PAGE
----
by Arshid Malik
Pre-90s Kashmir was an altogether different place. I have very fond memories of that era. The first shock I received, as the era ended, was the shutting down of our school which was run by Kashmiri Pandits. I was left school-less. That was exactly the time I decided to live my life reclusively and secretly in the pre-90s Kashmir. It was a well though decision and the point of impact that would keep the poet inside me alive. Yes, I used to write poetry. People said it was beautiful and I had decide to keep that beauty alive.
I spent my free time loitering on the Residency Road and that mostly forms the chunk of my pre-90s Kashmir, besides my locality which was so lively and rude at the same time. I have fond memories of Residency Road. My first chunk of memory resides in the majestic Regal Cinema where I have watched a multiple number of blockbuster movies. Regal used to feature Hollywood movies mostly unlike other cinema halls in Kashmir and that is why it was my favourite. I used to go there with my elder cousins. Fond memories.
My next chunk of memories is engraved in the Shakti Sweets shop where I along with my friends and acquaintances used to savour the Punjabi, Chinese and South Indian delicacies like Chole Bhaturey, “Masala Dosa”, “Chowmien” besides the plethora of other sweets. A very incidence in my life is attached to Shakti Sweets. My aunt used to reside in Nishat. I would love going there on weekends. I would fret about going home on Sunday evening and enjoy over a promise of making it back home Monday morning. On Monday my eldest cousin would wake me up early and we would board a bus to Lal Chowk. On the way, I would pray to God that the bus should be late and we should never reach my home in time so that I could skip school. Most of the times my prayers bore fruit and we would run late. My cousin would take me to Shakti Sweets and we would have “Chole Bahturey” there and then run home, obviously too late for school. Very fond memories.
The brilliance of my chunk of memories associated with Residency Road was the Kashmir Book Shop. I used to love that place. I would venture inside and breathe in the smell of the cleanly stacked books in the shop. It was an altogether different world and the shopkeeper was always very helpful and friendly. It is a sad fact that Kashmir Book Shop closed down after witnessing a decline in business and thereafter the surge of violence in the Valley. The owner of the shop was a Sikh who had lost his two sons to tragic accidents and that broke him if memory serves me right. Graceful memories. I recall there was a smaller bookshop called Hind Bookshop on the opposite side of the road which I would visit rarely because of the smaller collection of books there.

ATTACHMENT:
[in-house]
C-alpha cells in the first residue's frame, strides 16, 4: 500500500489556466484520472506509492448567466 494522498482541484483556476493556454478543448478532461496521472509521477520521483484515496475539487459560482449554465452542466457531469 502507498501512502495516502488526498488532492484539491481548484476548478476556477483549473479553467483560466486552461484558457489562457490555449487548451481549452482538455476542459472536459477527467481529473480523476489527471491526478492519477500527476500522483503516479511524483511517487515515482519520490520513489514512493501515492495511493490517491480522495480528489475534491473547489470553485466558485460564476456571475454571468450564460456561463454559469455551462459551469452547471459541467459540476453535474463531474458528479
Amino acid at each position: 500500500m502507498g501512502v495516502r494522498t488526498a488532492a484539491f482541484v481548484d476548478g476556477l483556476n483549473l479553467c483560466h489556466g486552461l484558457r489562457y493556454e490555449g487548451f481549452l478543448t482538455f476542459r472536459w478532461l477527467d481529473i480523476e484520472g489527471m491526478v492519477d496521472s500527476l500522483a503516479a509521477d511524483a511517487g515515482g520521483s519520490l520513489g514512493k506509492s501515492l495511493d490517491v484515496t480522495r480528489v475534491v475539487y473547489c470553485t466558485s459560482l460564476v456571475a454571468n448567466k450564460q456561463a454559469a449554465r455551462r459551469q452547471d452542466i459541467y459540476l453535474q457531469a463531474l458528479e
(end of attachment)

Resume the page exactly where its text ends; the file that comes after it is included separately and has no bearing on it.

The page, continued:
The scattered chunks of smaller but very intimate memories about the Residency Road was the architecture. There was the Pestonjee building which I would stare at for what seemed like ages. There used to be the statute of a horse outside the building, probably made of plaster of paris. It always stood astutely as if proud of its grace and poise. A monolith of stone, granite and glass has replaced it. How sad and horrific. Then there was the beautiful Grindlay’s Bank, symbolically majestic, covered in creepers. Following the Bank were some graceful cafes and the General Post Office. Adjacent to the post office was the Sher-Kashmir Park and the only graceful part about it was that it was home to a small, make-shift library which I was never allowed to enter for reasons unknown to me. Some people used to say that it was basically a government office. Shudder. To the left were the majestic greens of the Polo Ground where I would roll and roll, absorbing the heavenly moisture of the green grass.
Things have changed tremendously but I figure I can live in my memories for as long as I want.
Simple and beautiful writing just like the times the author is reminiscing about.
It reflects the nostalgic feelings of so many of us.
Sweetly written and brings back that feeling of being witness to it all.